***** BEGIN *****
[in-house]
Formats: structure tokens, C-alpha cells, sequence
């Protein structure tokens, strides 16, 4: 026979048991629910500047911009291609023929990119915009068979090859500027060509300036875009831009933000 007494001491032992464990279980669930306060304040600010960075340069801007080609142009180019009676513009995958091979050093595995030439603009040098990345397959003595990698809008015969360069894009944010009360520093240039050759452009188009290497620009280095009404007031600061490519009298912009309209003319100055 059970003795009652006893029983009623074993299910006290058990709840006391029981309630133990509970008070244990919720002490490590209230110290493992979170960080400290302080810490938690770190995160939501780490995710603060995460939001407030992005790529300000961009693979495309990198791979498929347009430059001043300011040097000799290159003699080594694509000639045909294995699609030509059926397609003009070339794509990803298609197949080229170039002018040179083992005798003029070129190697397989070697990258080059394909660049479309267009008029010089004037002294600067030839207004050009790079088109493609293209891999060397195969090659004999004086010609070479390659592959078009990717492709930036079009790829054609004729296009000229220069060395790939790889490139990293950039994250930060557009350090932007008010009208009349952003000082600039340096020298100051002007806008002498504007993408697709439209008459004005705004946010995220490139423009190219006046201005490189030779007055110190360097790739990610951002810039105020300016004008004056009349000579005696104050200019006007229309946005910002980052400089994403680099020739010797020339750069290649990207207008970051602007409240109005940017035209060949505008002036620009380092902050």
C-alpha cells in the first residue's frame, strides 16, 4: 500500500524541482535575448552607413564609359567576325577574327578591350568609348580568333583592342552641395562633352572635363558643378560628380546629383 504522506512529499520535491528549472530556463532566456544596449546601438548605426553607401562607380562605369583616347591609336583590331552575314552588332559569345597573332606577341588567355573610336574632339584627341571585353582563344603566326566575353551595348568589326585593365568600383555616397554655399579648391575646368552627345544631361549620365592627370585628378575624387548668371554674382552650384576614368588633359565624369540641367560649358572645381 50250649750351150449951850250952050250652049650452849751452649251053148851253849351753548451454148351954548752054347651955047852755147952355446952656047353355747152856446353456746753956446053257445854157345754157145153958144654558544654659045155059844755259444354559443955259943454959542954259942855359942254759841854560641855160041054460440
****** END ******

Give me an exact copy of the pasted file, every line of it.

[in-house]
Formats: structure tokens, C-alpha cells, sequence
């Protein structure tokens, strides 16, 4: 026979048991629910500047911009291609023929990119915009068979090859500027060509300036875009831009933000 007494001491032992464990279980669930306060304040600010960075340069801007080609142009180019009676513009995958091979050093595995030439603009040098990345397959003595990698809008015969360069894009944010009360520093240039050759452009188009290497620009280095009404007031600061490519009298912009309209003319100055 059970003795009652006893029983009623074993299910006290058990709840006391029981309630133990509970008070244990919720002490490590209230110290493992979170960080400290302080810490938690770190995160939501780490995710603060995460939001407030992005790529300000961009693979495309990198791979498929347009430059001043300011040097000799290159003699080594694509000639045909294995699609030509059926397609003009070339794509990803298609197949080229170039002018040179083992005798003029070129190697397989070697990258080059394909660049479309267009008029010089004037002294600067030839207004050009790079088109493609293209891999060397195969090659004999004086010609070479390659592959078009990717492709930036079009790829054609004729296009000229220069060395790939790889490139990293950039994250930060557009350090932007008010009208009349952003000082600039340096020298100051002007806008002498504007993408697709439209008459004005705004946010995220490139423009190219006046201005490189030779007055110190360097790739990610951002810039105020300016004008004056009349000579005696104050200019006007229309946005910002980052400089994403680099020739010797020339750069290649990207207008970051602007409240109005940017035209060949505008002036620009380092902050």
C-alpha cells in the first residue's frame, strides 16, 4: 500500500524541482535575448552607413564609359567576325577574327578591350568609348580568333583592342552641395562633352572635363558643378560628380546629383 504522506512529499520535491528549472530556463532566456544596449546601438548605426553607401562607380562605369583616347591609336583590331552575314552588332559569345597573332606577341588567355573610336574632339584627341571585353582563344603566326566575353551595348568589326585593365568600383555616397554655399579648391575646368552627345544631361549620365592627370585628378575624387548668371554674382552650384576614368588633359565624369540641367560649358572645381 50250649750351150449951850250952050250652049650452849751452649251053148851253849351753548451454148351954548752054347651955047852755147952355446952656047353355747152856446353456746753956446053257445854157345754157145153958144654558544654659045155059844755259444354559443955259943454959542954259942855359942254759841854560641855160041054460440